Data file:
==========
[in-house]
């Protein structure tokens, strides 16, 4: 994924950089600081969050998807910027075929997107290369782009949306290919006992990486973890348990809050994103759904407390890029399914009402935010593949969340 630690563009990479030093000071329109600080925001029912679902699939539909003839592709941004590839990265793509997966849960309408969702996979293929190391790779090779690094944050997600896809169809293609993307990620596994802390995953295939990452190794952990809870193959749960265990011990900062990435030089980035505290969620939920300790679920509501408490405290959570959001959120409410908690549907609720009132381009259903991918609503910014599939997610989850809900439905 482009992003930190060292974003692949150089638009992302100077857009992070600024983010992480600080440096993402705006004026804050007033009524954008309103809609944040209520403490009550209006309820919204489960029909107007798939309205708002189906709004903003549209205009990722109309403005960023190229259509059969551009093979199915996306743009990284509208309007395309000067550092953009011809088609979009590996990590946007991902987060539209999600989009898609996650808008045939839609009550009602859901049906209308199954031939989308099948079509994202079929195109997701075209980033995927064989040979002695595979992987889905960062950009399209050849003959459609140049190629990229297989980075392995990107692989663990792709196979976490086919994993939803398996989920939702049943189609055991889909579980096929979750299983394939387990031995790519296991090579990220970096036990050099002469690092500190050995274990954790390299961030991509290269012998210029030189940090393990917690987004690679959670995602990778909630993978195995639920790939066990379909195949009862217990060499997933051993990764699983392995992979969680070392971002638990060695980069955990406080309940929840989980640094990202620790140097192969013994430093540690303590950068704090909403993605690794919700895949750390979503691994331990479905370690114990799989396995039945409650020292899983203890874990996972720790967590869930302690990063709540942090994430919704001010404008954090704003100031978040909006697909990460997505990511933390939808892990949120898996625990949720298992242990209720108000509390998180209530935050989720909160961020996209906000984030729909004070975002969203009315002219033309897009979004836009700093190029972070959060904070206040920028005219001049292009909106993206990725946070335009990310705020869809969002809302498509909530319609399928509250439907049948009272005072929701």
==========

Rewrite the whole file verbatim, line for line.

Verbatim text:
[in-house]
């Protein structure tokens, strides 16, 4: 994924950089600081969050998807910027075929997107290369782009949306290919006992990486973890348990809050994103759904407390890029399914009402935010593949969340 630690563009990479030093000071329109600080925001029912679902699939539909003839592709941004590839990265793509997966849960309408969702996979293929190391790779090779690094944050997600896809169809293609993307990620596994802390995953295939990452190794952990809870193959749960265990011990900062990435030089980035505290969620939920300790679920509501408490405290959570959001959120409410908690549907609720009132381009259903991918609503910014599939997610989850809900439905 482009992003930190060292974003692949150089638009992302100077857009992070600024983010992480600080440096993402705006004026804050007033009524954008309103809609944040209520403490009550209006309820919204489960029909107007798939309205708002189906709004903003549209205009990722109309403005960023190229259509059969551009093979199915996306743009990284509208309007395309000067550092953009011809088609979009590996990590946007991902987060539209999600989009898609996650808008045939839609009550009602859901049906209308199954031939989308099948079509994202079929195109997701075209980033995927064989040979002695595979992987889905960062950009399209050849003959459609140049190629990229297989980075392995990107692989663990792709196979976490086919994993939803398996989920939702049943189609055991889909579980096929979750299983394939387990031995790519296991090579990220970096036990050099002469690092500190050995274990954790390299961030991509290269012998210029030189940090393990917690987004690679959670995602990778909630993978195995639920790939066990379909195949009862217990060499997933051993990764699983392995992979969680070392971002638990060695980069955990406080309940929840989980640094990202620790140097192969013994430093540690303590950068704090909403993605690794919700895949750390979503691994331990479905370690114990799989396995039945409650020292899983203890874990996972720790967590869930302690990063709540942090994430919704001010404008954090704003100031978040909006697909990460997505990511933390939808892990949120898996625990949720298992242990209720108000509390998180209530935050989720909160961020996209906000984030729909004070975002969203009315002219033309897009979004836009700093190029972070959060904070206040920028005219001049292009909106993206990725946070335009990310705020869809969002809302498509909530319609399928509250439907049948009272005072929701």